for Sunday, July 26, 2009
There are very straightforward links between today's First Reading
and the Gospel. And, of course, both contain direct references to the
The incident from the Book of Kings is a clear and very early
foreshadowing of the Eucharist. The man bearing the bread comes from a
town named after a pagan god but he gives his first fruits to the true God
by handing them to Elisha, "the man of God".
The normal procedure would have been for the first fruits to be offered
in the shrine and then afterwards consumed by the priests. But here Elisha
breaks with this longstanding custom and gives the bread to the people to
eat. And miraculously the small amount of bread is shared out among a
hundred men who all had their fill and more.
It doesn't take a genius to see the links with the Eucharist with its
reciprocal sharing of bread. We also get a glimpse of the sheer bounty of
God. He feeds his people apparently out of a very small amount and yet
there is plenty left over afterwards.
This ancient reading foreshadows not only the Eucharist but more
directly the account we are given in St John's Gospel of the Feeding of
the Five Thousand. Here it is not a pagan man who makes the offering but a
small boy - he perhaps represents the People of Israel who have not yet
reached their full stature as the People of God.
You will be aware that there is no breaking of the bread or sharing of
the cup in St John's account of the Last Supper, instead he recounts the
washing of the feet and gives us a long rendering of Jesus' last speech,
known as the Farewell Discourse.
Many people see the incident of the Feeding of the Five Thousand as
containing all that John had to say about the Eucharist. He has transposed
his treatment of the Eucharist from the Last Supper to the Feeding of the
If we examine the text we can easily see that it contains the principal
elements essential to the celebration of the Eucharist: Offering, blessing
As in our First Reading, the extraordinary multiplication of the loaves
is a sign of God's tremendous generosity. This generosity of God is
expressed most fully in the sacrifice of his only Son on the Cross of
Calvary with which the Eucharist is so closely connected.
I'd like to focus on the Gospel Reading and see if we can see what is
really happening here.
The disciples, as so frequently in the Gospels, don't get it. We
should not blame them for this because, in a sense, that is their role.
They are not meant to get it. At first, they are meant to react, as we so
often do, with the eyes of the world. This is so that Jesus can explain by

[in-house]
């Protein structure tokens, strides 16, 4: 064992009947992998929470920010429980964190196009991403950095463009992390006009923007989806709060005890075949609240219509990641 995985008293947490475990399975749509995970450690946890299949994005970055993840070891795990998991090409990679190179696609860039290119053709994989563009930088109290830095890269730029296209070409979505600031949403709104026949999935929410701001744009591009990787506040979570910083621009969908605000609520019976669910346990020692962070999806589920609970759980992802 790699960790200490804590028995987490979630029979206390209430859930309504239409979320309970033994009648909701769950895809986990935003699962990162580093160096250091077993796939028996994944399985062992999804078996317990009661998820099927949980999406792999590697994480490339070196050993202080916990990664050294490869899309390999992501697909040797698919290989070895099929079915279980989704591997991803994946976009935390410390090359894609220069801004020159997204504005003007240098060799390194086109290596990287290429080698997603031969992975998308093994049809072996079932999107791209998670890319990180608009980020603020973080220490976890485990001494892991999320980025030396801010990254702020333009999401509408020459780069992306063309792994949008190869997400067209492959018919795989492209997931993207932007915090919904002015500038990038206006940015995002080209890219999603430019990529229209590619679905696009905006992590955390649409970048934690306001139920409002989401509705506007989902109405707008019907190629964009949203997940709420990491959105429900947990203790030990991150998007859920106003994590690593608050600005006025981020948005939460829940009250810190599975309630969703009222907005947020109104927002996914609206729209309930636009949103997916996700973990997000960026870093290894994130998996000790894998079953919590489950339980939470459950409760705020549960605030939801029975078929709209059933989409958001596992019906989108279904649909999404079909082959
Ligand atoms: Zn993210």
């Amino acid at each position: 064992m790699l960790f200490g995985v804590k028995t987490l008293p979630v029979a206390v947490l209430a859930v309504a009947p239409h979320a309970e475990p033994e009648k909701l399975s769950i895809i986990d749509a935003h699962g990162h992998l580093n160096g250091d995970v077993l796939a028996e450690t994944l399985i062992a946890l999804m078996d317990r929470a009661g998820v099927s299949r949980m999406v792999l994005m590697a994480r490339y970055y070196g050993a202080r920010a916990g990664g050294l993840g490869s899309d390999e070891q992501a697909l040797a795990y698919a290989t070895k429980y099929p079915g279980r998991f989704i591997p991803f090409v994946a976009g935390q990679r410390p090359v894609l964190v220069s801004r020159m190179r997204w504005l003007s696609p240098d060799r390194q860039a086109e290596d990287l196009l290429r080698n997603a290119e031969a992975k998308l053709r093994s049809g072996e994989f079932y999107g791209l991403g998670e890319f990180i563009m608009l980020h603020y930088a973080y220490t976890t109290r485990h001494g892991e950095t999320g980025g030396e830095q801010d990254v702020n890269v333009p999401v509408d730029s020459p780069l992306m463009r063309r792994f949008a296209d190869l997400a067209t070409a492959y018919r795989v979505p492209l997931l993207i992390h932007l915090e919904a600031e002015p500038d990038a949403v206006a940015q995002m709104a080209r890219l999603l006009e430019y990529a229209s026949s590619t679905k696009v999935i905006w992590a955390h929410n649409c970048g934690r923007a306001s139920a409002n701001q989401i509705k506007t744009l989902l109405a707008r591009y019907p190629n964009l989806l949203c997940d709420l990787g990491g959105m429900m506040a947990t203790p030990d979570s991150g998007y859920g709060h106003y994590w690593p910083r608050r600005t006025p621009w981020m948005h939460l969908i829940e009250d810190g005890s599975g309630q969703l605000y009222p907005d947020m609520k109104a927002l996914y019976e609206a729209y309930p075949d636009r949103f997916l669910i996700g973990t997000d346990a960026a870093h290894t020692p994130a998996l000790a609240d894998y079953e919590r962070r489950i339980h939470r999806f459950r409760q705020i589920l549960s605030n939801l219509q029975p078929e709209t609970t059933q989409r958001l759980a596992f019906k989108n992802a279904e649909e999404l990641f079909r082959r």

mans of contrast how things really are.
The disciples, particularly Philip and Andrew, are preoccupied with the
way things are in this world. Philip, the pessimist, knows that it is
impossible to feed these people. Andrew, the optimist, points out the
small boy with the five loaves and the two fish. But bound, as he is, by
the laws of this world bluntly states, "But what is that among so many?"
He is locked into the law of nature, the physical facts of the matter.
But Jesus is working on another level altogether he intends to
illustrate the Law of the Spirit this is not a law of scarcity but a law
of abundance. He wants to demonstrate the sheer bounty of God, his
unequivocal and unbounded generosity towards mankind.
The people ate and were satisfied and there was a great deal left over.
By these means Jesus demonstrates that God provides for our needs and
indeed more than we can ever ask for or even imagine. God is all love and
his love overflows even so far as to become what we might call wasteful.
One of our biggest problems is that we cannot comprehend the logic
behind this extraordinary generosity of God.
I was watching Richard Dawkins on the television the other night. Some
veterinary scientists were dissecting a giraffe. He was commenting on how
the nerve controlling the giraffe's larynx went from the brain right
down to the bottom of the neck and then all the way up again to the base
of the throat where it eventually connected with the larynx itself.
He said that this was one proof that there could have been no divine
designer. No engineer, he said, would have done a thing so extraordinarily
inefficient. According to him it had to be the result of evolutionary
accident occurring over a long period of time.
Just like the Disciples, Richard Dawkins doesn't get it. He thinks
that God and evolution are opposites, whereas we see that it is God who
set the universe in motion and uses evolution and all kinds of other
processes to express his bounteous love.
These two ways of looking at things - through the eyes of this world
and through the eyes of God - are not in contradiction but simply operate
on different planes.
While not ignoring or devaluing what I'm calling "the eyes of this
world" Jesus, however, is trying to get us to understand that there is
another way of looking at things. He wants us to realise that there is
another and more fundamental way of looking at things i.e. with the eyes
The Feeding of the Five Thousand is one of the really great miracles
but it is not a miracle of healing. It is, however, a miracle of
nurturing. The food that Christ gives us, the bread of the Eucharist,
nurtures and sustains us on our journey through life.
It is from the Eucharist that we draw life and sustenance, it is from
the Eucharist that we experience Christ among us, it is from the Eucharist
that we find hope for the world.
In this great miracle the Laws of Nature may seem to be broken but this
is only so that we get a glimpse of the Laws of the Spirit. We who
concentrate so much on the superficial are invited by Christ to pull back
the veil and to appreciate the fundamental underlying Law of the Spirit by
which God operates.
It is this law that makes sense of our faith, makes sense of the
sacraments, makes sense of the sacrifice of Christ.
Readings of the day:
Reflections are available for the following Sundays: